ur community has been working together to build Developmental Assets in our youth for more than 10 years. And together we’ve made a lot of progress. Last fall, The Legacy Center partnered with local schools to measure the level of Developmental Assets and risk-taking behaviors among Midland County youth (12-18 years). The article on page 22 provides a recap of the results. JENNIFER HERONEMA We also care what parents have to say, so we’ll be surveying you later this month. Please take a few minutes to complete the survey, as your input will influence topics for future magazine articles and town hall meetings. Financial literacy is an important skill to learn. Children don’t become financially literate through a one-time lesson, but rather through a process of learning with a parent’s guidance. Start early! I never thought I’d see the day when kids would measure their self-worth by the number of “likes” they receive on Facebook, Instagram or other social media sites or, worse yet, send naked pictures of themselves to others. But it’s happening in our community, especially among 6th through 12th grade students. Parents should initiate conversations with their kids early and continue talking with them throughout adolescence. The desire to fit in is strong, and they need to know where to draw the line. We know that games can teach kids communication skills, but they don’t always need to be educational. A fun game of Monopoly, Yahtzee or Life can be a great way to spend unhurried, enjoyable time as a family. Your kids will be grown and flown before you know it. Just ask your friends, whose kids graduated this year and are preparing to enter post-secondary education this fall. So make sure you spend some fun, quality time with your kids this summer. Go for a bike ride. Take them for ice cream. Go to a ball game. Or attend an outdoor music concert. You won’t regret it!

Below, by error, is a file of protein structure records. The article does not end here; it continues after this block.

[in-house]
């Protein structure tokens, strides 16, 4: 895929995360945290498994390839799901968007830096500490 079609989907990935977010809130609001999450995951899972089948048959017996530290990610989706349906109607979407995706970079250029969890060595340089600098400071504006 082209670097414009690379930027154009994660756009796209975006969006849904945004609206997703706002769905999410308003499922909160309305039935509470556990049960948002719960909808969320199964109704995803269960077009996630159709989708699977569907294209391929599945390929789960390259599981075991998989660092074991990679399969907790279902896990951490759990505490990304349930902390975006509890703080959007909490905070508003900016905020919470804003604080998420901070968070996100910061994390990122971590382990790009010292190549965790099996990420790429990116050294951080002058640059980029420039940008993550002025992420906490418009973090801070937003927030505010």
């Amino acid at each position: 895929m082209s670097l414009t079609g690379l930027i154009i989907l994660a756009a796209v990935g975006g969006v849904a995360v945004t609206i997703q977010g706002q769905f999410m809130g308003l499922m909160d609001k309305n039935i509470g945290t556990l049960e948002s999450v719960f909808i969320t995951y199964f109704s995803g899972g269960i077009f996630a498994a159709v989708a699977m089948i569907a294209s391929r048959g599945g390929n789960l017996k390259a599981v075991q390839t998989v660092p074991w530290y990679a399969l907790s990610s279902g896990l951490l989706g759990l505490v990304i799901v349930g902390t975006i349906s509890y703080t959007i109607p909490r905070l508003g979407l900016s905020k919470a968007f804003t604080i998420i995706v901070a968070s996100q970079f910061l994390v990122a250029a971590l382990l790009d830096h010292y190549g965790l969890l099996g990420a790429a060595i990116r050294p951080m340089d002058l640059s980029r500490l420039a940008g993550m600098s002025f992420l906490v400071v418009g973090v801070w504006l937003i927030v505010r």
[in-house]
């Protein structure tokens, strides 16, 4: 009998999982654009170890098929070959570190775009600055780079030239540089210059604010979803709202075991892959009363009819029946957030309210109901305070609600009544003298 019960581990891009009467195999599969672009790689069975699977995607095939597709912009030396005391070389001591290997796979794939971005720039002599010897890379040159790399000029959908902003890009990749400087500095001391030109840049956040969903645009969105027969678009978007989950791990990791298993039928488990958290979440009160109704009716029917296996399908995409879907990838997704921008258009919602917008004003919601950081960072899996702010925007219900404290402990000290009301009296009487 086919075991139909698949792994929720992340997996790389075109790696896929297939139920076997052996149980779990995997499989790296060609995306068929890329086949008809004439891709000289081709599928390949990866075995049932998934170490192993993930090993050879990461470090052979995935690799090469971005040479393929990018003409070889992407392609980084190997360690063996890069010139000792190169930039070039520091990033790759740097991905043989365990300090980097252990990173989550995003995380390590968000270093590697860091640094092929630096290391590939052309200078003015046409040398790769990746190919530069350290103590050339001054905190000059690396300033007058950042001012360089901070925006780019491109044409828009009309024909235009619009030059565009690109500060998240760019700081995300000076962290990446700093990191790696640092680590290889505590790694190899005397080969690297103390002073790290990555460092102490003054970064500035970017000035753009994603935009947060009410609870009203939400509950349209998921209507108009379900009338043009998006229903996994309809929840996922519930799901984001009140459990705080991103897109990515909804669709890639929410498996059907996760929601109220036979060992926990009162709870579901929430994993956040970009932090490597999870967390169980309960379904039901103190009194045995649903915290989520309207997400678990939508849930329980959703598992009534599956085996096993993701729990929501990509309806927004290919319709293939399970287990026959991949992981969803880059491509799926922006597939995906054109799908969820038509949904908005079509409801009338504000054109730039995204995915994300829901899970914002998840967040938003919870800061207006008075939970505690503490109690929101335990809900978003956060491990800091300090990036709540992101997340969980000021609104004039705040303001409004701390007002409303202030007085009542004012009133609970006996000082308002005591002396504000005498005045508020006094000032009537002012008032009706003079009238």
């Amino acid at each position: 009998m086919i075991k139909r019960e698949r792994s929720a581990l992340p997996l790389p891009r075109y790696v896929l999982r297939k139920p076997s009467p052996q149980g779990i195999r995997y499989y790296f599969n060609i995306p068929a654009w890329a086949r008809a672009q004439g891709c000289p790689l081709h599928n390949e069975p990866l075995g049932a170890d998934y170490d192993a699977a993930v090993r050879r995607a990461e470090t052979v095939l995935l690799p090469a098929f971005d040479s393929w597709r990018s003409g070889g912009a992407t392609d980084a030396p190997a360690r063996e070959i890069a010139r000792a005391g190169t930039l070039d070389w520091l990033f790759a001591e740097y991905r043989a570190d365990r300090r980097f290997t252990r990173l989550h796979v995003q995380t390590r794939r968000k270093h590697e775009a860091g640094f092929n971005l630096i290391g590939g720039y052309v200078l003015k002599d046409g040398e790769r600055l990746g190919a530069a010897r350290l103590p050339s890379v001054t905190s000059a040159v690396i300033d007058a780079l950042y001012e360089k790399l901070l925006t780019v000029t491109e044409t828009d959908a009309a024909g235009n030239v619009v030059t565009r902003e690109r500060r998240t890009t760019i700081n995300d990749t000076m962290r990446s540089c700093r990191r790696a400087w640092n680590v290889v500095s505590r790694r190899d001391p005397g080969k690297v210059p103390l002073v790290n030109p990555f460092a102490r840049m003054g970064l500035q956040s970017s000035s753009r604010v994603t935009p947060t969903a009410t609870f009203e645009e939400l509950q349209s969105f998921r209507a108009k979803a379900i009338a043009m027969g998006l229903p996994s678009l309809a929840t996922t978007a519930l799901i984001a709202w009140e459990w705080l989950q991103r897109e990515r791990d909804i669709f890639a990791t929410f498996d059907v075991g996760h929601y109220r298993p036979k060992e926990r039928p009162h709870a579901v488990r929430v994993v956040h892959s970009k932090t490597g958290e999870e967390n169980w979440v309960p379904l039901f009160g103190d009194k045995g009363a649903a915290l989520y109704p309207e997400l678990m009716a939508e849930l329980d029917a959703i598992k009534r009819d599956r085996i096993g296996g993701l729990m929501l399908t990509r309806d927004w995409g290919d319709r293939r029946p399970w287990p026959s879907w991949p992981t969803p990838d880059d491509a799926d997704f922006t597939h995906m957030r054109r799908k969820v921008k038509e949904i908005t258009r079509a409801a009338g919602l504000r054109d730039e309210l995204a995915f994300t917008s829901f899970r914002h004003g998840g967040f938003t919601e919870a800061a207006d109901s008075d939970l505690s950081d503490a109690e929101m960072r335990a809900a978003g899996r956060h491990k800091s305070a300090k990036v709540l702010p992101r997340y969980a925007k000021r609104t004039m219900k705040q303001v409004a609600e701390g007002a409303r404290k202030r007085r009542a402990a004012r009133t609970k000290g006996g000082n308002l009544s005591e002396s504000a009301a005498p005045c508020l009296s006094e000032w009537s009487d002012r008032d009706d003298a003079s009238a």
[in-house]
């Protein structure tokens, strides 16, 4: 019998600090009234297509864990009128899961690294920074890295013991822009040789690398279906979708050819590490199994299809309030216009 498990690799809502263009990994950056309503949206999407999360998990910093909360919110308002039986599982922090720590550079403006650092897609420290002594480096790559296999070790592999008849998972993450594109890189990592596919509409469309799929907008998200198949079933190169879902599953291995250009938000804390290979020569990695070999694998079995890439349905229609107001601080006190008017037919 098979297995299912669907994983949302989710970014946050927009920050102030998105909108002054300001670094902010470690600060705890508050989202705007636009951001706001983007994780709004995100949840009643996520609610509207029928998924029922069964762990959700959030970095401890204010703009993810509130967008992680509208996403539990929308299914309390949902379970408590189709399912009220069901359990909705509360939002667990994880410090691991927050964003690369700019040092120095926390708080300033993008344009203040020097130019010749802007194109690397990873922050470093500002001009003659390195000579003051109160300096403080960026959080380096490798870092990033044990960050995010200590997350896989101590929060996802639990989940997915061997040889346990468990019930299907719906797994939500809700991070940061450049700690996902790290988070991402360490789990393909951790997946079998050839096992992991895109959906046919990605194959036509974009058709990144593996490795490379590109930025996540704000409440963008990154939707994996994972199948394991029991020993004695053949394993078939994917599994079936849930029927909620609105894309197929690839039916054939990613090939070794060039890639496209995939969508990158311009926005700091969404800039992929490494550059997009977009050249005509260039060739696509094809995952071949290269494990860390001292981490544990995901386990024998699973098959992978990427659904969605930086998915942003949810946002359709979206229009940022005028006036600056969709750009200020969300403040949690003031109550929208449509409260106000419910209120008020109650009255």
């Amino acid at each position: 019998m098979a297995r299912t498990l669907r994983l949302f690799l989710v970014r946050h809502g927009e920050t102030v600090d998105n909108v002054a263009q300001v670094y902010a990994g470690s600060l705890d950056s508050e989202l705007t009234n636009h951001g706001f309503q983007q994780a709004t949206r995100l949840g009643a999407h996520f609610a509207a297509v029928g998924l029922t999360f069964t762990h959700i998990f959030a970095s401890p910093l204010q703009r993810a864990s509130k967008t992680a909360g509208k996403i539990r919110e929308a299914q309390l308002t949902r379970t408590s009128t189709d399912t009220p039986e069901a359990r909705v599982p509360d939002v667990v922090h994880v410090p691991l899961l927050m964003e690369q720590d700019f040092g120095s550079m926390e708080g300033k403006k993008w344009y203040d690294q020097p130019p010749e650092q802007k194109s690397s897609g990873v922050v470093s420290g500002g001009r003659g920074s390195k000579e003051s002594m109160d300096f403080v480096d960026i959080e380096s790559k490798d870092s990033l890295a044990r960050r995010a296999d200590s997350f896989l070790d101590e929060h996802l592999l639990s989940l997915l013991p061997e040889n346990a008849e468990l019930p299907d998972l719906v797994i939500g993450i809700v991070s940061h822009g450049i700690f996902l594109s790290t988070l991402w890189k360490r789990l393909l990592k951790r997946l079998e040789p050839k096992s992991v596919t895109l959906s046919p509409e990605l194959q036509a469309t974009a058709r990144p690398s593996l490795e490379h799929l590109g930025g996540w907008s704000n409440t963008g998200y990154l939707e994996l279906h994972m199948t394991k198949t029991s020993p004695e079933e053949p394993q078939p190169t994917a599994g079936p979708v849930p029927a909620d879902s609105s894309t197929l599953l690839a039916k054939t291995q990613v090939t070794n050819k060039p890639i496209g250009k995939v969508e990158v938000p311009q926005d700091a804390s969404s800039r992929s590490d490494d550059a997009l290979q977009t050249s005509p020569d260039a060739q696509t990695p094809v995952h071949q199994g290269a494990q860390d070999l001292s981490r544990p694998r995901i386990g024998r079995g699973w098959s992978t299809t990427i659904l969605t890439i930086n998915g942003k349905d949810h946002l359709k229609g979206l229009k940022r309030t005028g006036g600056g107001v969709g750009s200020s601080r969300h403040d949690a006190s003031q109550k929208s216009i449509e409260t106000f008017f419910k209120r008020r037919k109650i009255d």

Follow The Legacy Center w w w.tlc4cs.org w w w.facebook.com/tlc4cs Follow the Community Alliance 4 Youth Success w w w.drugfreemidland.org
THE LEGACY CENTER FOR COMMUNITY SUCCESS Jennifer Heronema, President/CEO (989) 496-1425 email@example.com 3200 James Savage Rd, Ste 5 Midland, MI 48642
Grace A. Dow Memorial Library Teen Fab Friday Grades 6–12